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Long-Term Care: Managing Across the Continuum, Fourth Edition John R. Pratt

 Advancing Excellence in America’s Nursing Homes – a coalition of 14 national

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provider organizations that care for 650,000 elderly and disabled patients

annually.

 Alliance for Quality Nursing Home Care – a coalition of 14 national provider

organizations that care for 650,000 elderly and disabled patients annually.

 American Health Quality Association – a charitable, educational, not-for-profit

national membership association dedicated to health care quality through

community-based independent quality evaluation and improvement programs.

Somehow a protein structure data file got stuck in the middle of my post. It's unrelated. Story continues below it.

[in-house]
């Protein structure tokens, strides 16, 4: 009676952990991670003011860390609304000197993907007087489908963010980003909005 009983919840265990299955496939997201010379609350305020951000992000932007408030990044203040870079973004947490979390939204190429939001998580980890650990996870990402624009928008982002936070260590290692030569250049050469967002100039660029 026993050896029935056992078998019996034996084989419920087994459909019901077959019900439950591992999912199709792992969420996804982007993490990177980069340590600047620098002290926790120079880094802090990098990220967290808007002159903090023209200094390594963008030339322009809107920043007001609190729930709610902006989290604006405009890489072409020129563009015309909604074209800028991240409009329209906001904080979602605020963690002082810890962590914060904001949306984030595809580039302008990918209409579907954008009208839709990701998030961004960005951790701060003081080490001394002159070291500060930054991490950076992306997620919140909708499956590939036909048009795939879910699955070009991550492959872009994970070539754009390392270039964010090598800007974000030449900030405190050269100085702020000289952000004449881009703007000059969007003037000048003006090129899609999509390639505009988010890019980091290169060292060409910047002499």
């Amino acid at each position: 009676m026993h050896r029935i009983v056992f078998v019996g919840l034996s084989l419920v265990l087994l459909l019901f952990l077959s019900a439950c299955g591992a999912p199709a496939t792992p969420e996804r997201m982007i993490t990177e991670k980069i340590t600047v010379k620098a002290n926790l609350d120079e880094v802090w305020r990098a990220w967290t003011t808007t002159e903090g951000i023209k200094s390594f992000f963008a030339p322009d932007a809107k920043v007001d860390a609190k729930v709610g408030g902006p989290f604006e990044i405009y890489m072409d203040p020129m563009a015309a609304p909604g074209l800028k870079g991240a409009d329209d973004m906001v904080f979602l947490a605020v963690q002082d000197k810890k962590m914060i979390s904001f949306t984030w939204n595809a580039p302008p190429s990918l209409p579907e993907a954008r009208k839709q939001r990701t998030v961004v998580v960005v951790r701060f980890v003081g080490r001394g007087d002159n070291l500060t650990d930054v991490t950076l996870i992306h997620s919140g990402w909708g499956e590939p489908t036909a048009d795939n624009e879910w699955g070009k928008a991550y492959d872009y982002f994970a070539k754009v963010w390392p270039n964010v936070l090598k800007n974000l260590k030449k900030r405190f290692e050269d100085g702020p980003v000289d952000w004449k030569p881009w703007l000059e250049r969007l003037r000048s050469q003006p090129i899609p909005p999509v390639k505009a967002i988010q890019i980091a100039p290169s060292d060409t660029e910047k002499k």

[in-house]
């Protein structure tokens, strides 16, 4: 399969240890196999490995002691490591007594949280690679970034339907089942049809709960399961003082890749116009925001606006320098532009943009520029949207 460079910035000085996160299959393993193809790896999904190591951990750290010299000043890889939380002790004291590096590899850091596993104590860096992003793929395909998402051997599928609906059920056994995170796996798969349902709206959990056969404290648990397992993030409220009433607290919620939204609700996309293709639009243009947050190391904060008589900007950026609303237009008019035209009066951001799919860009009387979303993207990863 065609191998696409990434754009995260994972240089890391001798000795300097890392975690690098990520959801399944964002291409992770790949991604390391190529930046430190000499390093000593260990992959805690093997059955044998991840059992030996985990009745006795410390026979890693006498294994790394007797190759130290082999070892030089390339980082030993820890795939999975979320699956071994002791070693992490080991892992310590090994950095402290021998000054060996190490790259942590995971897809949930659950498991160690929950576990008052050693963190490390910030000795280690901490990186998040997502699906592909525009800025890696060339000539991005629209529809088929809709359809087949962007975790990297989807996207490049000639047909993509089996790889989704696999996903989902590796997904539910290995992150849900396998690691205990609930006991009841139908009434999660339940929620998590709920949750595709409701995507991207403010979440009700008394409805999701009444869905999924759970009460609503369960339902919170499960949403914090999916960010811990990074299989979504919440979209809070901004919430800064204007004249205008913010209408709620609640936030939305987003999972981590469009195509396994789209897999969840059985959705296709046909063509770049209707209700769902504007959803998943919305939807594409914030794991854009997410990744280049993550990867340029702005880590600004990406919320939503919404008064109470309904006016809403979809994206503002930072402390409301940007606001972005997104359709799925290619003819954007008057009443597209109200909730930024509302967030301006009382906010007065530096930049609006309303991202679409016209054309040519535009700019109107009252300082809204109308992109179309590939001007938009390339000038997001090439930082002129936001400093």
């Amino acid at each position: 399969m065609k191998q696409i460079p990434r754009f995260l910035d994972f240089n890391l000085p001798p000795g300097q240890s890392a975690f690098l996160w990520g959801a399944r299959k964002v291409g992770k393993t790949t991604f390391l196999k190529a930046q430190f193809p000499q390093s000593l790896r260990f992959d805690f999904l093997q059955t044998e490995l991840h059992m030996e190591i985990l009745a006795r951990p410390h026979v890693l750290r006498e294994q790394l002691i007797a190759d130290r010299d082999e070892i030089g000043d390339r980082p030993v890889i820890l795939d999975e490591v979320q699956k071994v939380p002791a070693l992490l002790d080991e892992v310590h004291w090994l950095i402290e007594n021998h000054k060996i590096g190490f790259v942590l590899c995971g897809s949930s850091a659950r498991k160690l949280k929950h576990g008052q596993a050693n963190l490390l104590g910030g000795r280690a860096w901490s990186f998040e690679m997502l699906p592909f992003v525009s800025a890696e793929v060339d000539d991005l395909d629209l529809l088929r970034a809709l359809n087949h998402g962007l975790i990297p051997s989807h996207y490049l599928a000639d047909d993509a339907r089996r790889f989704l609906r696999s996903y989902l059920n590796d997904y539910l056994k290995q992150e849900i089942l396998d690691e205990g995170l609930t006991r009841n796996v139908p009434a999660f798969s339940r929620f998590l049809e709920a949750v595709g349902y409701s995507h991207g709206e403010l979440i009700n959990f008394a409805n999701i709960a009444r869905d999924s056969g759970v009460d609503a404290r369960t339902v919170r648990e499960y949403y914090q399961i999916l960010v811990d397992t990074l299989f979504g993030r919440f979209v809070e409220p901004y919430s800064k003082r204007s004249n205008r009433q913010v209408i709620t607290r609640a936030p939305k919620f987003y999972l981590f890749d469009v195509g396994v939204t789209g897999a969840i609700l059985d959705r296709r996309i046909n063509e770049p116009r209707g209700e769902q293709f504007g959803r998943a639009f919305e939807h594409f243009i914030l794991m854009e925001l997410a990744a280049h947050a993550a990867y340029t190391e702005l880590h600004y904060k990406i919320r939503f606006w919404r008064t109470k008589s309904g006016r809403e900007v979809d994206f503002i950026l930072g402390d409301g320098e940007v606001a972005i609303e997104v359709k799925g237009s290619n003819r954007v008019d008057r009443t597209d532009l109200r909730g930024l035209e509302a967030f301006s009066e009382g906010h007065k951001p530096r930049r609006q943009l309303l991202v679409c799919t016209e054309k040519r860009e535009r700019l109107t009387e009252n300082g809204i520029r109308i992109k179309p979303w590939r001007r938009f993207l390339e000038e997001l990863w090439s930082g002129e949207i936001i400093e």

 National Quality Forum – a private, not-for-profit membership organization

created to develop and implement a national strategy for health care quality

measurement and reporting.

 Accreditation Organizations – organizations that require a strong emphasis on

quality improvement in the provider organizations they accredit.

 Private Foundations – foundations (e.g., the Robert Wood Johnson Foundation

and the Henry. J Kaiser Family foundation) that provide funding for quality-

related research and project implementation.

 College and University Research Institutes – many colleges and universities

maintain research institutes or other organizational divisions addressing quality of

care.

 Other Organizations – There are many other organizations, associations, and

coalitions working to improve long-term care

Chapter 11

© 2010 Jones and Bartlett Publishers, LLC

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Long-Term Care: Managing Across the Continuum, Fourth Edition John R. Pratt

Provider-Administered Quality Improvement Programs – programs used by long-

term and other health care providers to ensure quality of care within their organizations.

Developing a Quality Improvement Program – includes several important

elements, including: